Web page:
Nurses and midwives trained abroad

Depending on their country of training, nurses and midwives are admitted to our register through different routes 

If nurses or midwives trained in countries outside the European Union (EU) or European Economic Area (EEA) and have been admitted to our register, you can be sure that we have been able to check the education and practice experience of the new applicants. We will also have been able to verify their good character and language competence.

We require an IELTS 7 (which is the proficiency level of the International English Language Testing System) for all applicants to our register who trained outside of the EU, regardless of which country they are from or whether they came from an English speaking country.

June 2015 update

We've published an update for employers on the international test of competence, and common errors seen in EU and overseas applications

Nurses and midwives from the EU or EEA

EEA countries include the 28 member states of the EU, as well as Iceland, Liechtenstein and Norway. The same rules also apply to Switzerland.

The process of recognising qualifications from the EU and EEA is governed by strict legislation based on the principle of freedom of movement.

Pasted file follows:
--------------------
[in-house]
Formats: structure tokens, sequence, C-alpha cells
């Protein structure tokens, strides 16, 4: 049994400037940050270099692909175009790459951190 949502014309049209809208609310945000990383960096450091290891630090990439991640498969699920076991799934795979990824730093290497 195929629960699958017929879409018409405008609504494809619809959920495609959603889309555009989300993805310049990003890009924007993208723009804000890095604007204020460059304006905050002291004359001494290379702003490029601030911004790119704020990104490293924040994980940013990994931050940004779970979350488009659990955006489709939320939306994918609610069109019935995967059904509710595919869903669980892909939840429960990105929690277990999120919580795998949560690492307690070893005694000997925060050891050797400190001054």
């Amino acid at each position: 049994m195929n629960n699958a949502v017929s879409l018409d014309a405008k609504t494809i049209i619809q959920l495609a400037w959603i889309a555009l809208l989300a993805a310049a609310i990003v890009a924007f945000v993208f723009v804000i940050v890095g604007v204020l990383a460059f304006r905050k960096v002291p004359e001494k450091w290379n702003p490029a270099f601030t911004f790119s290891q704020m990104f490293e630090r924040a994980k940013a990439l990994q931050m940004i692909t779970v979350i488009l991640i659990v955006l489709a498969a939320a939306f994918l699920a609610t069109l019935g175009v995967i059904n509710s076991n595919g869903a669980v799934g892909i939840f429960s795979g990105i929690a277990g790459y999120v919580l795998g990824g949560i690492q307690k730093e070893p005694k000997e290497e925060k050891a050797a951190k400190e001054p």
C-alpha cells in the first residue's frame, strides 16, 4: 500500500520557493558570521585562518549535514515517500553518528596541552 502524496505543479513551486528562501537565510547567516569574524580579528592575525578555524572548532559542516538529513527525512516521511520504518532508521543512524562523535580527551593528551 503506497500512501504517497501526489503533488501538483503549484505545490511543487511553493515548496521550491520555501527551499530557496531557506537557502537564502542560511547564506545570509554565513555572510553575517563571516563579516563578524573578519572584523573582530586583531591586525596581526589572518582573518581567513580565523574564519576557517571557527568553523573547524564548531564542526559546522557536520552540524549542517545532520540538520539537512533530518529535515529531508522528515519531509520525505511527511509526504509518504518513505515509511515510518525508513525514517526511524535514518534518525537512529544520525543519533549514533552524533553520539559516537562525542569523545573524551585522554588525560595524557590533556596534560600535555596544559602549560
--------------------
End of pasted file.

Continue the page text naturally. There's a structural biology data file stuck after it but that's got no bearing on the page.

Due to EU law, we cannot:

  • systematically test the language competence of nurses and midwives who trained within the EU or EEA
  • request transcripts of training or test the knowledge of applicants trained within the EU or EEA, who meet EU requirements for direct entry to the register
  • check whether a nurse or midwife who meets the EU requirements for direct entry to the register has undertaken any professional experience since they originally qualified, regardless of how long ago they qualified
  • check whether a nurse or midwife, who trained before their country joined the EU or EEA, has met the standards of knowledge and competence expected of UK and overseas trained nurses and midwives.

Your duty as an employer

As an employer you have a duty to ensure that the people you employ are fit for purpose. Always make sure the person you’re employing is competent and has the skills required for the specific job role.

EU legislation does not prevent you as the employer from assuring yourselves that the nurse or midwife you recruit is competent, safe to practise, has up-to-date and contemporary knowledge, and has the necessary language and communication skills. It is your responsibility to ensure that your recruitment systems are robust, and only those applicants who are able to carry out the full duties of a nurse or midwife are employed.